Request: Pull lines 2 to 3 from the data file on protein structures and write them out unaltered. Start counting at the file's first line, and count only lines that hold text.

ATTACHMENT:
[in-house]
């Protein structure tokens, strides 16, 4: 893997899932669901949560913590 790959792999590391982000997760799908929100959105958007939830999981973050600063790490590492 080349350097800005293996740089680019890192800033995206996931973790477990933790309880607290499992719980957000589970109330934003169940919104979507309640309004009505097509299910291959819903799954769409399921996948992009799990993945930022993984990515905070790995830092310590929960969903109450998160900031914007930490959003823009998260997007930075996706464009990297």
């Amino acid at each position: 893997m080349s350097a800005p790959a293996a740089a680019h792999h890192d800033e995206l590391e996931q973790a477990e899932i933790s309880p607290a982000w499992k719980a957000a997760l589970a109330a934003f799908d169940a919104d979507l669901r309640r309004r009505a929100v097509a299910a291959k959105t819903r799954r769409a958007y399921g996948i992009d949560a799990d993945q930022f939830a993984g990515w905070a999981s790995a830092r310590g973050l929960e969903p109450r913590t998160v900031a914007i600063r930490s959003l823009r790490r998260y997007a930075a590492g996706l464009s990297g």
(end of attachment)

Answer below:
């Protein structure tokens, strides 16, 4: 893997899932669901949560913590 790959792999590391982000997760799908929100959105958007939830999981973050600063790490590492 080349350097800005293996740089680019890192800033995206996931973790477990933790309880607290499992719980957000589970109330934003169940919104979507309640309004009505097509299910291959819903799954769409399921996948992009799990993945930022993984990515905070790995830092310590929960969903109450998160900031914007930490959003823009998260997007930075996706464009990297």
């Amino acid at each position: 893997m080349s350097a800005p790959a293996a740089a680019h792999h890192d800033e995206l590391e996931q973790a477990e899932i933790s309880p607290a982000w499992k719980a957000a997760l589970a109330a934003f799908d169940a919104d979507l669901r309640r309004r009505a929100v097509a299910a291959k959105t819903r799954r769409a958007y399921g996948i992009d949560a799990d993945q930022f939830a993984g990515w905070a999981s790995a830092r310590g973050l929960e969903p109450r913590t998160v900031a914007i600063r930490s959003l823009r790490r998260y997007a930075a590492g996706l464009s990297g």